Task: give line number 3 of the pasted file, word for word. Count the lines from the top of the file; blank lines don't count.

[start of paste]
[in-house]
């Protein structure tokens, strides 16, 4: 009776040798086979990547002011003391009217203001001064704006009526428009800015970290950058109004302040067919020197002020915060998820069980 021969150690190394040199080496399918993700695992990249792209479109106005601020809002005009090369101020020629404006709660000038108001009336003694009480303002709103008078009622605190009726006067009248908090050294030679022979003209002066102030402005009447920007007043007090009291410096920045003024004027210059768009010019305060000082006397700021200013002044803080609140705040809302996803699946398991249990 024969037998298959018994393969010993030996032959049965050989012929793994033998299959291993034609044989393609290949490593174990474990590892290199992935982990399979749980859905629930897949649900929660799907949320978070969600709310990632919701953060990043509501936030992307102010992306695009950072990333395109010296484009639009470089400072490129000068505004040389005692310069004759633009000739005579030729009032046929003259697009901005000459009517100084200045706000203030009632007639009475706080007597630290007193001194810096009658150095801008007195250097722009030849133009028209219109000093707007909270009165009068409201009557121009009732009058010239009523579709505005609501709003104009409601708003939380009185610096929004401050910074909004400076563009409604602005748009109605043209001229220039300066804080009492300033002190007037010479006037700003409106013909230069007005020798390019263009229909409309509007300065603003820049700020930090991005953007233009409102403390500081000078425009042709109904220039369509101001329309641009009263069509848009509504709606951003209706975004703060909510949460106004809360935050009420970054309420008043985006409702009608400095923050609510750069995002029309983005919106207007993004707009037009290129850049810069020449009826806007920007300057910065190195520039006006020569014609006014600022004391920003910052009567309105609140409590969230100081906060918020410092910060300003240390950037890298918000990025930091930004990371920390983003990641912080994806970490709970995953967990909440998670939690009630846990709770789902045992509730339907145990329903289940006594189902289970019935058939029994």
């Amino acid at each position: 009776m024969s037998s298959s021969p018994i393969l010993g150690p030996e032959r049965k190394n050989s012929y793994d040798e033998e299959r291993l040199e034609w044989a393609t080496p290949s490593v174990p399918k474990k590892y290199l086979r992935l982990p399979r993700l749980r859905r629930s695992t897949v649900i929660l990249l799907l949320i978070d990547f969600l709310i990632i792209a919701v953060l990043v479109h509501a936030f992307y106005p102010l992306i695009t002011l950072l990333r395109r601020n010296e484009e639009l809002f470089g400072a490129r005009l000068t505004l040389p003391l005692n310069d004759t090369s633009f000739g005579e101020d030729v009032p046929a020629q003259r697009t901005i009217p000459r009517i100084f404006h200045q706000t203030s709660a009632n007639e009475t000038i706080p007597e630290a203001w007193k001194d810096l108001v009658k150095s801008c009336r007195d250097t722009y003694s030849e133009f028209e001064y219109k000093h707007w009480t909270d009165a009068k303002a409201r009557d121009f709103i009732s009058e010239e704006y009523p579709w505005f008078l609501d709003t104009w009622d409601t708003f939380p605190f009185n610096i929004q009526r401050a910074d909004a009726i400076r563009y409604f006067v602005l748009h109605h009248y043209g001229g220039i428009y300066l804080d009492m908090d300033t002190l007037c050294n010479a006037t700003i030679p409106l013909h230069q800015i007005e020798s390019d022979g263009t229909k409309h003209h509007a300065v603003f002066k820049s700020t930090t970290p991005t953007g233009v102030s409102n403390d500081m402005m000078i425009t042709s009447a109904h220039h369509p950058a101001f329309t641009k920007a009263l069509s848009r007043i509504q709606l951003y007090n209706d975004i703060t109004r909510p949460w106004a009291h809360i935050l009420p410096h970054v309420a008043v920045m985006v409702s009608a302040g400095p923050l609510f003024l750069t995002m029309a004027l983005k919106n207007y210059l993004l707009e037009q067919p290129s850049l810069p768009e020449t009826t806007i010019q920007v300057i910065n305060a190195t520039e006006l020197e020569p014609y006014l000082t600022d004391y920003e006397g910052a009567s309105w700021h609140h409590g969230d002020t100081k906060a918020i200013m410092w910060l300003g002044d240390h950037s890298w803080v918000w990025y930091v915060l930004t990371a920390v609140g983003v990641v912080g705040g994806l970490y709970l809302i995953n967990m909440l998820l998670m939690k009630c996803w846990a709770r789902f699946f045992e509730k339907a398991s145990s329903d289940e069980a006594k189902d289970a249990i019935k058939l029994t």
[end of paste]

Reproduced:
């Amino acid at each position: 009776m024969s037998s298959s021969p018994i393969l010993g150690p030996e032959r049965k190394n050989s012929y793994d040798e033998e299959r291993l040199e034609w044989a393609t080496p290949s490593v174990p399918k474990k590892y290199l086979r992935l982990p399979r993700l749980r859905r629930s695992t897949v649900i929660l990249l799907l949320i978070d990547f969600l709310i990632i792209a919701v953060l990043v479109h509501a936030f992307y106005p102010l992306i695009t002011l950072l990333r395109r601020n010296e484009e639009l809002f470089g400072a490129r005009l000068t505004l040389p003391l005692n310069d004759t090369s633009f000739g005579e101020d030729v009032p046929a020629q003259r697009t901005i009217p000459r009517i100084f404006h200045q706000t203030s709660a009632n007639e009475t000038i706080p007597e630290a203001w007193k001194d810096l108001v009658k150095s801008c009336r007195d250097t722009y003694s030849e133009f028209e001064y219109k000093h707007w009480t909270d009165a009068k303002a409201r009557d121009f709103i009732s009058e010239e704006y009523p579709w505005f008078l609501d709003t104009w009622d409601t708003f939380p605190f009185n610096i929004q009526r401050a910074d909004a009726i400076r563009y409604f006067v602005l748009h109605h009248y043209g001229g220039i428009y300066l804080d009492m908090d300033t002190l007037c050294n010479a006037t700003i030679p409106l013909h230069q800015i007005e020798s390019d022979g263009t229909k409309h003209h509007a300065v603003f002066k820049s700020t930090t970290p991005t953007g233009v102030s409102n403390d500081m402005m000078i425009t042709s009447a109904h220039h369509p950058a101001f329309t641009k920007a009263l069509s848009r007043i509504q709606l951003y007090n209706d975004i703060t109004r909510p949460w106004a009291h809360i935050l009420p410096h970054v309420a008043v920045m985006v409702s009608a302040g400095p923050l609510f003024l750069t995002m029309a004027l983005k919106n207007y210059l993004l707009e037009q067919p290129s850049l810069p768009e020449t009826t806007i010019q920007v300057i910065n305060a190195t520039e006006l020197e020569p014609y006014l000082t600022d004391y920003e006397g910052a009567s309105w700021h609140h409590g969230d002020t100081k906060a918020i200013m410092w910060l300003g002044d240390h950037s890298w803080v918000w990025y930091v915060l930004t990371a920390v609140g983003v990641v912080g705040g994806l970490y709970l809302i995953n967990m909440l998820l998670m939690k009630c996803w846990a709770r789902f699946f045992e509730k339907a398991s145990s329903d289940e069980a006594k189902d289970a249990i019935k058939l029994t």